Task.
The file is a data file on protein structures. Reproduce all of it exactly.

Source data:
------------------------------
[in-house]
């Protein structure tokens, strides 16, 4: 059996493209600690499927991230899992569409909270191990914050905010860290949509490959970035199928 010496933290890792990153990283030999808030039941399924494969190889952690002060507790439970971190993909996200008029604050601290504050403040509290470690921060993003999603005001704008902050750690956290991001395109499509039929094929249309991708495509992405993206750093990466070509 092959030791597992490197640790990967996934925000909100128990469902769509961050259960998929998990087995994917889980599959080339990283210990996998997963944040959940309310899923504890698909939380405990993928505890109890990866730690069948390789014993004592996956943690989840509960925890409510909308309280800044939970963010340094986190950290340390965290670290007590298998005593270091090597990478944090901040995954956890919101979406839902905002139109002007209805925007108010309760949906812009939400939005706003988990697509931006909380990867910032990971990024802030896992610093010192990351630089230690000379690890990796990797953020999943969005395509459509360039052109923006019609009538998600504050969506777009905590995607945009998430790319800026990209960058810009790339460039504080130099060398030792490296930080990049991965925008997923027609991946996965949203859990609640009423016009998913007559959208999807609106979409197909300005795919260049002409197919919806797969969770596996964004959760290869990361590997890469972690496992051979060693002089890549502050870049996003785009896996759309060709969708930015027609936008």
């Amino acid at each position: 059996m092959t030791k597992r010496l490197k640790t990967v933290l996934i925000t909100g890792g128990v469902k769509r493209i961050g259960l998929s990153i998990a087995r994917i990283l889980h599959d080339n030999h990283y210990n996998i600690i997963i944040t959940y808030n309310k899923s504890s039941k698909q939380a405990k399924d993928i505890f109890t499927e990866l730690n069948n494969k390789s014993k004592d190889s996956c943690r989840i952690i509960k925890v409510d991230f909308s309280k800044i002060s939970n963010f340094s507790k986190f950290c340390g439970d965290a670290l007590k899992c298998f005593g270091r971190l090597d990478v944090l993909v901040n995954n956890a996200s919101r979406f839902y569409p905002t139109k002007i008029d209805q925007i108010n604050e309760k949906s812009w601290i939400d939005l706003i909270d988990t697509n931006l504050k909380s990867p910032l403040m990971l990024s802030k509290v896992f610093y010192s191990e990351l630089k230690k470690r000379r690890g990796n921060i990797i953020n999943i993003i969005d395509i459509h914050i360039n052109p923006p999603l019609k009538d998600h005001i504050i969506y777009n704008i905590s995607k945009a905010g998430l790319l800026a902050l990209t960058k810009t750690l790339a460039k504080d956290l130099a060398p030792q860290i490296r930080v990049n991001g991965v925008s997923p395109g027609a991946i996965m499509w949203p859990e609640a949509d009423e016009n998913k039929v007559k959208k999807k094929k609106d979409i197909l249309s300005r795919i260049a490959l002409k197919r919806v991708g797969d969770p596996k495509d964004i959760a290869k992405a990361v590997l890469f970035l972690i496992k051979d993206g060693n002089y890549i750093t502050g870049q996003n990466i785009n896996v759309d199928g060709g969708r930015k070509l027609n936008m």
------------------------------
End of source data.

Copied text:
[in-house]
């Protein structure tokens, strides 16, 4: 059996493209600690499927991230899992569409909270191990914050905010860290949509490959970035199928 010496933290890792990153990283030999808030039941399924494969190889952690002060507790439970971190993909996200008029604050601290504050403040509290470690921060993003999603005001704008902050750690956290991001395109499509039929094929249309991708495509992405993206750093990466070509 092959030791597992490197640790990967996934925000909100128990469902769509961050259960998929998990087995994917889980599959080339990283210990996998997963944040959940309310899923504890698909939380405990993928505890109890990866730690069948390789014993004592996956943690989840509960925890409510909308309280800044939970963010340094986190950290340390965290670290007590298998005593270091090597990478944090901040995954956890919101979406839902905002139109002007209805925007108010309760949906812009939400939005706003988990697509931006909380990867910032990971990024802030896992610093010192990351630089230690000379690890990796990797953020999943969005395509459509360039052109923006019609009538998600504050969506777009905590995607945009998430790319800026990209960058810009790339460039504080130099060398030792490296930080990049991965925008997923027609991946996965949203859990609640009423016009998913007559959208999807609106979409197909300005795919260049002409197919919806797969969770596996964004959760290869990361590997890469972690496992051979060693002089890549502050870049996003785009896996759309060709969708930015027609936008």
């Amino acid at each position: 059996m092959t030791k597992r010496l490197k640790t990967v933290l996934i925000t909100g890792g128990v469902k769509r493209i961050g259960l998929s990153i998990a087995r994917i990283l889980h599959d080339n030999h990283y210990n996998i600690i997963i944040t959940y808030n309310k899923s504890s039941k698909q939380a405990k399924d993928i505890f109890t499927e990866l730690n069948n494969k390789s014993k004592d190889s996956c943690r989840i952690i509960k925890v409510d991230f909308s309280k800044i002060s939970n963010f340094s507790k986190f950290c340390g439970d965290a670290l007590k899992c298998f005593g270091r971190l090597d990478v944090l993909v901040n995954n956890a996200s919101r979406f839902y569409p905002t139109k002007i008029d209805q925007i108010n604050e309760k949906s812009w601290i939400d939005l706003i909270d988990t697509n931006l504050k909380s990867p910032l403040m990971l990024s802030k509290v896992f610093y010192s191990e990351l630089k230690k470690r000379r690890g990796n921060i990797i953020n999943i993003i969005d395509i459509h914050i360039n052109p923006p999603l019609k009538d998600h005001i504050i969506y777009n704008i905590s995607k945009a905010g998430l790319l800026a902050l990209t960058k810009t750690l790339a460039k504080d956290l130099a060398p030792q860290i490296r930080v990049n991001g991965v925008s997923p395109g027609a991946i996965m499509w949203p859990e609640a949509d009423e016009n998913k039929v007559k959208k999807k094929k609106d979409i197909l249309s300005r795919i260049a490959l002409k197919r919806v991708g797969d969770p596996k495509d964004i959760a290869k992405a990361v590997l890469f970035l972690i496992k051979d993206g060693n002089y890549i750093t502050g870049q996003n990466i785009n896996v759309d199928g060709g969708r930015k070509l027609n936008m």